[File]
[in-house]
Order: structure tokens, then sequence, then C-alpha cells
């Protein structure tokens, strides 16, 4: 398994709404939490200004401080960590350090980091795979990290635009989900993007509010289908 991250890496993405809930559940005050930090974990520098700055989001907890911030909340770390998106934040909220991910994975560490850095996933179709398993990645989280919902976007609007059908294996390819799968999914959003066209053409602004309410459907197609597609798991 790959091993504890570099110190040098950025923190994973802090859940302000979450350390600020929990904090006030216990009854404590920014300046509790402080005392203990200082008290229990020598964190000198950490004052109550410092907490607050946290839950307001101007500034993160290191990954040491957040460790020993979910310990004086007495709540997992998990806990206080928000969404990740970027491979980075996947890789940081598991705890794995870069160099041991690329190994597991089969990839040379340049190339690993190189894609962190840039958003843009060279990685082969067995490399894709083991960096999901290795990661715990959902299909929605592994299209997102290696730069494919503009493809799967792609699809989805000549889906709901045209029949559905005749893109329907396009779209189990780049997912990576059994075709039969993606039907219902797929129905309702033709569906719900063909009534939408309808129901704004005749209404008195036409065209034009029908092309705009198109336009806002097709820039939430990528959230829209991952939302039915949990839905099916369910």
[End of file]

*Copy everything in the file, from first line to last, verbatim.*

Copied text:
[in-house]
Order: structure tokens, then sequence, then C-alpha cells
């Protein structure tokens, strides 16, 4: 398994709404939490200004401080960590350090980091795979990290635009989900993007509010289908 991250890496993405809930559940005050930090974990520098700055989001907890911030909340770390998106934040909220991910994975560490850095996933179709398993990645989280919902976007609007059908294996390819799968999914959003066209053409602004309410459907197609597609798991 790959091993504890570099110190040098950025923190994973802090859940302000979450350390600020929990904090006030216990009854404590920014300046509790402080005392203990200082008290229990020598964190000198950490004052109550410092907490607050946290839950307001101007500034993160290191990954040491957040460790020993979910310990004086007495709540997992998990806990206080928000969404990740970027491979980075996947890789940081598991705890794995870069160099041991690329190994597991089969990839040379340049190339690993190189894609962190840039958003843009060279990685082969067995490399894709083991960096999901290795990661715990959902299909929605592994299209997102290696730069494919503009493809799967792609699809989805000549889906709901045209029949559905005749893109329907396009779209189990780049997912990576059994075709039969993606039907219902797929129905309702033709569906719900063909009534939408309808129901704004005749209404008195036409065209034009029908092309705009198109336009806002097709820039939430990528959230829209991952939302039915949990839905099916369910």